Let us imagine that I want to set my computer a simple task: I want it to point to the end of my nose. My computer doesn't know what a face is, what a nose is, or even that it can and should point to a certain part of my anatomy. I could write a program which tells my dumb computer exactly what to do - how to divine the position of my nose from an image, and then the relatively straightforward job of then asking the computer for the co-ordinates of the end of my nose, once the nose has been located. I could also use artificial intelligence, and more importantly machine learning.

Why does milk taste sweet?

You might not think of yourself as having a very sweet tooth, but in fact you used to have an insatiable appetite for sweet things. Your body is programmed to seek the wet, fatty, sweet goodness of milk, which provides the perfect sustenance for your growing brain and body. The reward circuitry is self-reinforcing and gives you a hit of dopamine every time you suck on the tit and get a mouthful of your mother's milk, which causes the neural pathways in your brain to become stronger, while others are pruned away. Eventually, you become hard-wired to stuff fat and sugar into your mouth, when to begin with you had only the reward part.

That's machine learning.

We need to give our machine - our computer - a reward. Let's say that for a high-resolution digital photograph of perhaps 8 megapixels, assuming that most of the photos we give the computer will have the nose tip somewhere around the middle, the worst possible guess would be somewhere near the edges. We can set up a super simple reward for our artificial intelligence, giving it a hit of computer dopamine every time it guesses a point somewhere in the middle of the photo.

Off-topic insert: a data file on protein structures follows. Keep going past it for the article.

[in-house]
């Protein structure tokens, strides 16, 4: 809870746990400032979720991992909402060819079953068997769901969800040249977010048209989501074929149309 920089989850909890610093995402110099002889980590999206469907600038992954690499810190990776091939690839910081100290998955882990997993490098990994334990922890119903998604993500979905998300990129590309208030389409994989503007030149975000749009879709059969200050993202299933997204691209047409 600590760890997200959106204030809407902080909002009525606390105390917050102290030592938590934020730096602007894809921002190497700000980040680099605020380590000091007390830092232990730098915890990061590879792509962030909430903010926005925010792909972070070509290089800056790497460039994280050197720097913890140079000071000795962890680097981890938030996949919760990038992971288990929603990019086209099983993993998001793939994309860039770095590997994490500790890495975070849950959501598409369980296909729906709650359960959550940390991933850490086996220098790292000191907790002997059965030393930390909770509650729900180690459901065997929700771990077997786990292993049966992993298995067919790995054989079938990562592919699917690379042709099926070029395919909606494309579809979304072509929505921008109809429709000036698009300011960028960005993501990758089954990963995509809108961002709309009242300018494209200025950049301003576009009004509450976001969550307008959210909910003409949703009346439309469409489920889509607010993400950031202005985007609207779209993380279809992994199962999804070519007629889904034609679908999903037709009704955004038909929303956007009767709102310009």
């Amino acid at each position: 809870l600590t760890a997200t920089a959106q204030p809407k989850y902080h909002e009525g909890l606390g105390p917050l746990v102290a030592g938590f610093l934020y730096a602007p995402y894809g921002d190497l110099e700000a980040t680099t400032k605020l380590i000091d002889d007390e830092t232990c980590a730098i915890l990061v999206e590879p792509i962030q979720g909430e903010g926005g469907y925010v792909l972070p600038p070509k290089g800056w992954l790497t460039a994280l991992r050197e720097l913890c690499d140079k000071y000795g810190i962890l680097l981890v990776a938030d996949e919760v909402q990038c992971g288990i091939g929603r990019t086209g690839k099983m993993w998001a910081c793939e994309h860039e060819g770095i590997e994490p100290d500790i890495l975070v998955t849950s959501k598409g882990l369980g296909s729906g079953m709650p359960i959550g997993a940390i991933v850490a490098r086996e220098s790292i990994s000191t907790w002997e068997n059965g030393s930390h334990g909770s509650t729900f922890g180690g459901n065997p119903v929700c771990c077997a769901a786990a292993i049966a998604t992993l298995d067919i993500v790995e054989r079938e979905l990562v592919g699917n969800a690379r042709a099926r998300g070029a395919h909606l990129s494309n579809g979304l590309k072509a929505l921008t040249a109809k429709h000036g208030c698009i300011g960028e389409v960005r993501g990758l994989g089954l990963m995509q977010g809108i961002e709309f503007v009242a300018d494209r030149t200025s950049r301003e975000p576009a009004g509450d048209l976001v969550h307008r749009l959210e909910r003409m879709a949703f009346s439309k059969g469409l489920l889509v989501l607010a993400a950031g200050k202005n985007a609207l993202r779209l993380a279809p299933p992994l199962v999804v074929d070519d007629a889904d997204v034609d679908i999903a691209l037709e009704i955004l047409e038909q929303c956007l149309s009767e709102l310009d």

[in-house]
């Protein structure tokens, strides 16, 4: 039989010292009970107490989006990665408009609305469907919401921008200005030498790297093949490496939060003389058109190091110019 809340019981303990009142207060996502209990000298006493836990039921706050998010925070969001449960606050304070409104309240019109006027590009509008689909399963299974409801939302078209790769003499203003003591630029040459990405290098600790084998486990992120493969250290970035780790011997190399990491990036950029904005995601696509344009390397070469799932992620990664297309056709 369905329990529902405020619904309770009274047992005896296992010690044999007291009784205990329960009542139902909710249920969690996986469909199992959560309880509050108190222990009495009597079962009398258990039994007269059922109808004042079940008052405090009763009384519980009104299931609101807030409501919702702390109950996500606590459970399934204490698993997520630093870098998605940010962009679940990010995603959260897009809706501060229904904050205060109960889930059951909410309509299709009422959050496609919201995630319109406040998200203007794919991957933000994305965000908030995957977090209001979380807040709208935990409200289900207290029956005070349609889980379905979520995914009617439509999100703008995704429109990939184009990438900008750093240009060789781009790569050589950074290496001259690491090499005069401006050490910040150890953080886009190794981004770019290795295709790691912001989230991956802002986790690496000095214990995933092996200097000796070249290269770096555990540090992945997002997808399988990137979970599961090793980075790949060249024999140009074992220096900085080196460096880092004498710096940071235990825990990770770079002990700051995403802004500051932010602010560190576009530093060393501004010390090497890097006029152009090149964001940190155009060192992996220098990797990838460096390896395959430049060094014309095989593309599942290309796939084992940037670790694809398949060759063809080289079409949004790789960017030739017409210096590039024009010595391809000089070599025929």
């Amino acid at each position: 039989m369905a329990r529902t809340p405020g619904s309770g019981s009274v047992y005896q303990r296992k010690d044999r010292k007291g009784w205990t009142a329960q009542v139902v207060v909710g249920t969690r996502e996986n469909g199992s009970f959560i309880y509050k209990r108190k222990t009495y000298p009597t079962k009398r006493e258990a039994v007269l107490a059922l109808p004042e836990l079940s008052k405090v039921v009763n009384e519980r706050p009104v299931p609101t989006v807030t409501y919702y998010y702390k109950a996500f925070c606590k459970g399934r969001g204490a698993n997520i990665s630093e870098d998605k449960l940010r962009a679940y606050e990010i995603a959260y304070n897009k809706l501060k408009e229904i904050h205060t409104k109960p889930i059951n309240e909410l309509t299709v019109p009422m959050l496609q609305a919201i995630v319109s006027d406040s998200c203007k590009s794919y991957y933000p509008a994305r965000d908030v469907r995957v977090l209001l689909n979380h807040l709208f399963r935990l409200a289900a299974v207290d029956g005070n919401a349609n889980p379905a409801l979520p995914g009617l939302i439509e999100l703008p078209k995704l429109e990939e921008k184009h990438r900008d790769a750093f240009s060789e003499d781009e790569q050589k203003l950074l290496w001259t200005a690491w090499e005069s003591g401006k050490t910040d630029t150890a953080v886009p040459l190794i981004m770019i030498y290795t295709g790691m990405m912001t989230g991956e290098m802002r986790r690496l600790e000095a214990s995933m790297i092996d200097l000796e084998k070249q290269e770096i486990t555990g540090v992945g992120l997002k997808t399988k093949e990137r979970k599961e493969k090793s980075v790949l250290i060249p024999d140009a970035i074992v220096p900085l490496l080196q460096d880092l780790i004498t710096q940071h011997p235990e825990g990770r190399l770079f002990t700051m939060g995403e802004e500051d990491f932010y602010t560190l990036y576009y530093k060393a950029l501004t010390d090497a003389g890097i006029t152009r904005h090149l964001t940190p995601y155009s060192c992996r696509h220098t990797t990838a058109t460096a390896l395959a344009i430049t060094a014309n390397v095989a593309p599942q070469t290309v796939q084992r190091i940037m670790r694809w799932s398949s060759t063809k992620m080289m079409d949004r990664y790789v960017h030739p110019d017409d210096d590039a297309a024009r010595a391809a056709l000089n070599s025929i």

Obviously this is very flawed.

Very quickly, our artificial computer brain will learn to make guesses in the middle. Even though our computer doesn't know what "middle" is, it will quickly become hard-wired to guess in the middle of the photos we show it, because that's how we set up our reward system.

The guesses are not close to the tip of the nose, but they're a lot closer than if we just let the computer guess completely at random.

We need to refine our reward system.

So, we take a library of thousands and thousands of photos of people's faces, then we record the location of the tip of the nose by manually clicking on the tip of the nose ourselves. We create a huge database full of the correct locations of nose tips, created by humans.

Then, we set up the reward system to reward guesses which are close to the correct location of the nose tip. The closer the guess, the bigger the reward.

Now, we train our computer system with the big database of photos and nose tip locations. Every time the computer guesses, it gets a reward based on how close the guess was. We can run the training millions and millions of times. We keep doing the training until the computer gets really really good at guessing the location of the nose tip.

Remember, the computer has no idea what a face is, and it has no idea what it's really doing. Nobody wrote a program instructing the computer how to do anything. The truth is, nobody really knows how exactly the computer is getting better and better at figuring out where the nose tip is. Nobody could predict how the computer brain is going to wire itself up. The computer sees all those thousands and thousands of photos, which are all very different in immeasurable ways, and somehow it begins to make associations between what it 'sees' and how it should intelligently guess the location of the nose tip.